After my brother died, my mother no longer ate any food. She started smoking heavily and arguing noisily with my father, who continued to go to work in the laundry and as usual got beaten up by the gunmen. When he came back from work, he went into the bathroom, sat on the rim of the bathtub and drooled, even more than previously, but he never cried. In the meantime I looked at him and gritted my teeth. The reality is that I wasn't much affected by the loss of my brother, because the idea that there were two 'my brothers' and that only one of them was gone prevented me from feeling the shock. For me it was a half loss, or even a quarter loss if we take into account the fact that I still had my brother's sense of hearing. I was still determined to press on with my project – buying a glass eye for my father. But I did resume going to school. My brother's death had saved me by restoring respect for me among the schoolkids. They stopped making fun of me, because it would have been improper to laugh at a colleague who had lost his deaf brother in a shelling incident.

But things didn't improve for my father in the same way. The fact that he had lost his child made the gunmen realise that he was not only weak but also sad. Now, after giving him a thorough thrashing, instead of saying as usual, “We're here to protect you”, they started asking him to tell them jokes. “Come on, tell us a joke before you go. Take your time,” they would say. So my father would have to think of a joke. Of course, in front of a bunch of gunmen you have to be a good storyteller to win your freedom. Your story has to be convincing, enjoyable and very short, and it has to make people laugh. Not like this story, for example.

'Maarouf's style takes from nightmare its sense of panic, from surrealism its depth and paradoxes, and from satire its merriment and playfulness, as when one plays a game with snakes. This is what raises the book to become an important achievement in the history of the Arabic short story.' Al Jazeera

'Mazen Maarouf is remarkably faithful to the short story as an artistic genre. He does not write with an adult's consciousness. His imagination is unleashed like the hands of an impatient child spilling colour over the face of the world. The narrator, the child, speaks with detachment about sad and contradictory events as if they lie on the edges of his life and do not concern him. As if reality is merely a purgative theatrical exercise, invented to release the terror of war inside us... "Jokes for the Gunmen" is not just a collection of fourteen short stories placed between the covers of a book, but an intelligent literary game.' Assafir newspaper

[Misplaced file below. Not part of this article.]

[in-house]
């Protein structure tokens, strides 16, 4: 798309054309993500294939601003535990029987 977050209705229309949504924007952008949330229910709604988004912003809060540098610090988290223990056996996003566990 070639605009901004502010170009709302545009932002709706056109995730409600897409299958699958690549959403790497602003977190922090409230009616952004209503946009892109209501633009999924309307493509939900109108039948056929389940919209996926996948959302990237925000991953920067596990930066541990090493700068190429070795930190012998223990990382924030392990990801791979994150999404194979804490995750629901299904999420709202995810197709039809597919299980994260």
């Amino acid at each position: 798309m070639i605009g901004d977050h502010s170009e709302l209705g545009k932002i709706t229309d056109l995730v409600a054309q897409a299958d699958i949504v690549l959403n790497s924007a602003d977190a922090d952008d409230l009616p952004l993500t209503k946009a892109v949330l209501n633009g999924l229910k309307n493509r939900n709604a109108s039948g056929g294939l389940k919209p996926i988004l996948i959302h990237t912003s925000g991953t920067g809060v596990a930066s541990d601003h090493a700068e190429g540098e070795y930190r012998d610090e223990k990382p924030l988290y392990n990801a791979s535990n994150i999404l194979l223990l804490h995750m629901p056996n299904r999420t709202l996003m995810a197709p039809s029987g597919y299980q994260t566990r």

'These stories describe an illogical reality from the point of view of a child living his daily life in the shadow of a war which is not apparently the main subject of the stories. Rather, it appears to be a fantasy experienced by him. Through the child, the author conveys visions of humanity, using paradox and satirical playfulness.' Reuters

'These stories are a struggle between being and the impossibility of being, potency and nothingness. They are violent without being bloody, loaded with explosives without producing a massacre. The writer makes fun of laughter, but there is no grief-stricken wailing. Reading the stories, you feel the tingling and stinging of the images. There´s a continuous search for a stable, unthreatened existence and identity. These are insomniac, rude, hallucinatory stories which hover around the human being living in wartime as a crow hovers about its prey before finally seizing upon it.' Annahar

'In his beautiful collection, Mazen Maarouf delivers us stories that were written with great eloquence, mastery, stories that are steeped in magical realism but also blend fantasy with reality and emotions.' AnnaharKuwait

'These are stories that breed one from the other, as the characters generate one another. They inherit physical and psychological impairments and are motivated by an Oedipus complex. The unchanging background is the war, which is not located in a specific time or place and no reasons are given for it. It is presented in a highly abstract way, featureless, since wars are the same, even though their history and geography may differ. As the reader moves from one story to the next, he feels as though he is visiting the "gallery of absurdities" of Samuel Beckett.' Alhayat


Ed. Riad El-Rayyes, Arabic

Granta World English

Gyldendal Norsk Norway

Editions Flammarion France

Forlagid Iceland

Modernista Sweden

Cumartesi Kitapligi Turkey

Alianza Editorial World Spanish

Sellerio Editore Italian

Navona Editorial Catalan

Unions Verlag German

Title story published in Neue Rundschau Germany

Epilog (Claus Clausen) Denmark

Uitgeverij de Harmonie Netherlands

Haramada Publications Greece

Vydavnytstvo Ukraine

Material available: Arabic edition. Full english translation available.